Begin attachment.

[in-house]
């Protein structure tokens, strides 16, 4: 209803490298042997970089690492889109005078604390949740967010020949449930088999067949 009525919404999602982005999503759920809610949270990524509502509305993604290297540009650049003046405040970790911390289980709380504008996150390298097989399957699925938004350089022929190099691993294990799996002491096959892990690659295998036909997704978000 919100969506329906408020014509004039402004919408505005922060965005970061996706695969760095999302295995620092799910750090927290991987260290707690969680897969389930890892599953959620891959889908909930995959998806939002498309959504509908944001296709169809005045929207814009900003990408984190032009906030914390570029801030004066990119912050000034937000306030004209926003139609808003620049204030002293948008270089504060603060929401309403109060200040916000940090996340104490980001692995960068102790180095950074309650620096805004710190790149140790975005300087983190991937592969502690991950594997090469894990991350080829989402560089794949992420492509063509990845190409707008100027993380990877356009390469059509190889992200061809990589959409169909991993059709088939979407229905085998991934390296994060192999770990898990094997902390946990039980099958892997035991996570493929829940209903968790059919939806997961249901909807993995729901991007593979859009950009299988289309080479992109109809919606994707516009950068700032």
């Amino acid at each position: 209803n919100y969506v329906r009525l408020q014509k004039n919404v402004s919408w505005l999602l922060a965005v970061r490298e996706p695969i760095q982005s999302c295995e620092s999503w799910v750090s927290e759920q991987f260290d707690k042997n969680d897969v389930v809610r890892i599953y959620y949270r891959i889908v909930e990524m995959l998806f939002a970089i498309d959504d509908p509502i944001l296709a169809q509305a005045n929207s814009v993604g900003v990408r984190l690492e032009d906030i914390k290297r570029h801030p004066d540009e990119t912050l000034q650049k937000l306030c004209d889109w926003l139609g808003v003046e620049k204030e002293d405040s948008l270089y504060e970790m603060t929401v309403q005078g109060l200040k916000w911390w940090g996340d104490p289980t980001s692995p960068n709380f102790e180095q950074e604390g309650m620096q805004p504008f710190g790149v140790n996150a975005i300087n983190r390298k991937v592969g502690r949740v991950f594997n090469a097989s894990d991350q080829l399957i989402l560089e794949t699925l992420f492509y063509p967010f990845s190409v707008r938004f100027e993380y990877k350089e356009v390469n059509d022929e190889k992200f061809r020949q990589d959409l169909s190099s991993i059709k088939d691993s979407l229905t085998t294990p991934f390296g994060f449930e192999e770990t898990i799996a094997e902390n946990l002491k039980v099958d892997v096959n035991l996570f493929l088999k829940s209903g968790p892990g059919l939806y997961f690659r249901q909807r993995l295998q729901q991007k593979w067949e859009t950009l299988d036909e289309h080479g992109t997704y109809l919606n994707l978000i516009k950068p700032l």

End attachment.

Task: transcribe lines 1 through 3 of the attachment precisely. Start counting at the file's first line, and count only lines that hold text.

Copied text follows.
[in-house]
């Protein structure tokens, strides 16, 4: 209803490298042997970089690492889109005078604390949740967010020949449930088999067949 009525919404999602982005999503759920809610949270990524509502509305993604290297540009650049003046405040970790911390289980709380504008996150390298097989399957699925938004350089022929190099691993294990799996002491096959892990690659295998036909997704978000 919100969506329906408020014509004039402004919408505005922060965005970061996706695969760095999302295995620092799910750090927290991987260290707690969680897969389930890892599953959620891959889908909930995959998806939002498309959504509908944001296709169809005045929207814009900003990408984190032009906030914390570029801030004066990119912050000034937000306030004209926003139609808003620049204030002293948008270089504060603060929401309403109060200040916000940090996340104490980001692995960068102790180095950074309650620096805004710190790149140790975005300087983190991937592969502690991950594997090469894990991350080829989402560089794949992420492509063509990845190409707008100027993380990877356009390469059509190889992200061809990589959409169909991993059709088939979407229905085998991934390296994060192999770990898990094997902390946990039980099958892997035991996570493929829940209903968790059919939806997961249901909807993995729901991007593979859009950009299988289309080479992109109809919606994707516009950068700032």
């Amino acid at each position: 209803n919100y969506v329906r009525l408020q014509k004039n919404v402004s919408w505005l999602l922060a965005v970061r490298e996706p695969i760095q982005s999302c295995e620092s999503w799910v750090s927290e759920q991987f260290d707690k042997n969680d897969v389930v809610r890892i599953y959620y949270r891959i889908v909930e990524m995959l998806f939002a970089i498309d959504d509908p509502i944001l296709a169809q509305a005045n929207s814009v993604g900003v990408r984190l690492e032009d906030i914390k290297r570029h801030p004066d540009e990119t912050l000034q650049k937000l306030c004209d889109w926003l139609g808003v003046e620049k204030e002293d405040s948008l270089y504060e970790m603060t929401v309403q005078g109060l200040k916000w911390w940090g996340d104490p289980t980001s692995p960068n709380f102790e180095q950074e604390g309650m620096q805004p504008f710190g790149v140790n996150a975005i300087n983190r390298k991937v592969g502690r949740v991950f594997n090469a097989s894990d991350q080829l399957i989402l560089e794949t699925l992420f492509y063509p967010f990845s190409v707008r938004f100027e993380y990877k350089e356009v390469n059509d022929e190889k992200f061809r020949q990589d959409l169909s190099s991993i059709k088939d691993s979407l229905t085998t294990p991934f390296g994060f449930e192999e770990t898990i799996a094997e902390n946990l002491k039980v099958d892997v096959n035991l996570f493929l088999k829940s209903g968790p892990g059919l939806y997961f690659r249901q909807r993995l295998q729901q991007k593979w067949e859009t950009l299988d036909e289309h080479g992109t997704y109809l919606n994707l978000i516009k950068p700032l």